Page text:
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Mercury in Dental Facilities

This report presents the results of a study by the Massachusetts Water Resources Authority (MWRA), which characterizes discharges to the sewer from dental facilities. MWRA undertook this study primarily because of concerns about mercury in the effluent from its sewage treatment plants and in its residuals. The U.S. Environmental Protection Agency (EPA) and the Massachusetts Department of Environmental Protection (DEP) enforce strict regulatory limits for mercury. MWRA's effluent and the fertilizer pellets produced from MWRA's residuals meet EPA and DEP limits; however, MWRA is studying sources of mercury in its system and potential control measures to ensure future compliance, and, if possible, to further reduce its mercury load.

This report presents the results of analyses of samples of wastewater from fifteen dental facilities, including three large dental schools, two hospital clinics, one medium-sized clinic, and six small general practice dental offices. Part 1 discusses the regulatory background for MWRA's mercury control program, information on dental use of mercury, and studies of dental discharges in other sewage treatment systems. Part 2 and the Appendices discuss the results of MWRA's analyses.

This report demonstrates that dental discharges are a significant source of mercury. Most of the samples exceeded MWRA's discharge standard of 1 part per billion (ppb), which were ranging as high as 41,400 ppb. MWRA estimates that dentists are contributing at least 10% of MWRA's mercury. 

This study is part of a broader effort by MWRA to reduce its mercury load. MWRA has been working cooperatively with a number of permitted facilities, particularly hospitals, who formed the Mercury Products Workgroup in June 1994. This Workgroup has developed extensive information on mercury-containing products, product substitution, infrastructure measures to remove mercury from pipes, traps and sinks, and mercury pretreatment systems. The Workgroup will be reporting on the results of its efforts in the course of 1997.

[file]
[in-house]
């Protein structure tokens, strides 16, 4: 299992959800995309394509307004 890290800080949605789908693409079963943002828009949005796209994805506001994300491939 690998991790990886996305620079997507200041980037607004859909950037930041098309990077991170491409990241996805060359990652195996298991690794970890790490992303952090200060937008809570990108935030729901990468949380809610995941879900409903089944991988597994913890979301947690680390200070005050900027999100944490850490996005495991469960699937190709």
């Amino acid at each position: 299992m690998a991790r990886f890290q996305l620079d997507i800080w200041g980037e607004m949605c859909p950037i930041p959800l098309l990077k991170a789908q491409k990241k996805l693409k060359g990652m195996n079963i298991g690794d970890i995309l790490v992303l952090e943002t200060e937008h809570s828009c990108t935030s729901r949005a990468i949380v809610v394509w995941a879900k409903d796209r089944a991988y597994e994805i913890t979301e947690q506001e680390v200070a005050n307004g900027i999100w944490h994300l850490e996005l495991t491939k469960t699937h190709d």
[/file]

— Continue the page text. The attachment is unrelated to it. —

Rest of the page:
As described in Section 2.2, MWRA calculated a range of possible mercury contributions from dental facilities, based on differing assumptions about their volume of wastewater flow, and on an estimate of MWRA's total mercury load of 0.76 lbs/day. These calculations place dentists' contribution at anywhere from 13% to 79% of MWRA's mercury load, with the midpoint at 46%. Because of the uncertainties in the flow and load estimates, MWRA believes that its high-end estimate is unrealistic, but is confident that the low-end, rounded down to 10%, is a reasonable minimum estimate. This estimate is consistent with the findings of other studies: studies estimated dentists' contributions to the total mercury load at 8-13% in San Francisco, 14% in Seattle, and 26% in Duluth (see Section 1.3).

MWRA's sampling also indicated that the bulk of mercury (80-90%) discharged from dental offices is discharged as particles, while the remaining 10-20% is discharged as dissolved mercury. MWRA's study also showed that dental wastewater contains other regulated heavy metals in high concentrations, including copper, silver, zinc and lead.

Suction lines, with average concentrations of 4,781 ppb for those with air-cooled pumps, and 826 ppb for water-cooled pumps, had the highest mercury levels of any sources within dentists' offices, suggesting that segregation and removal of the mercury in these wastewater would be a significant step toward reducing the loading of mercury and other metals to the sewer. Operatory and laboratory sinks, and X-ray developers were smaller sources. The single ultrasonic cleaner that MWRA sampled had an average mercury level of 169 ppb, and an average zinc level in excess of MWRA's limit, suggesting that instrument cleaning and cleaning devices should be investigated further as potentially significant sources of mercury and other metals.

Note: For a full copy of this report, contact Charlie Bering at 788-2309. A copy is also located in the MWRA Library.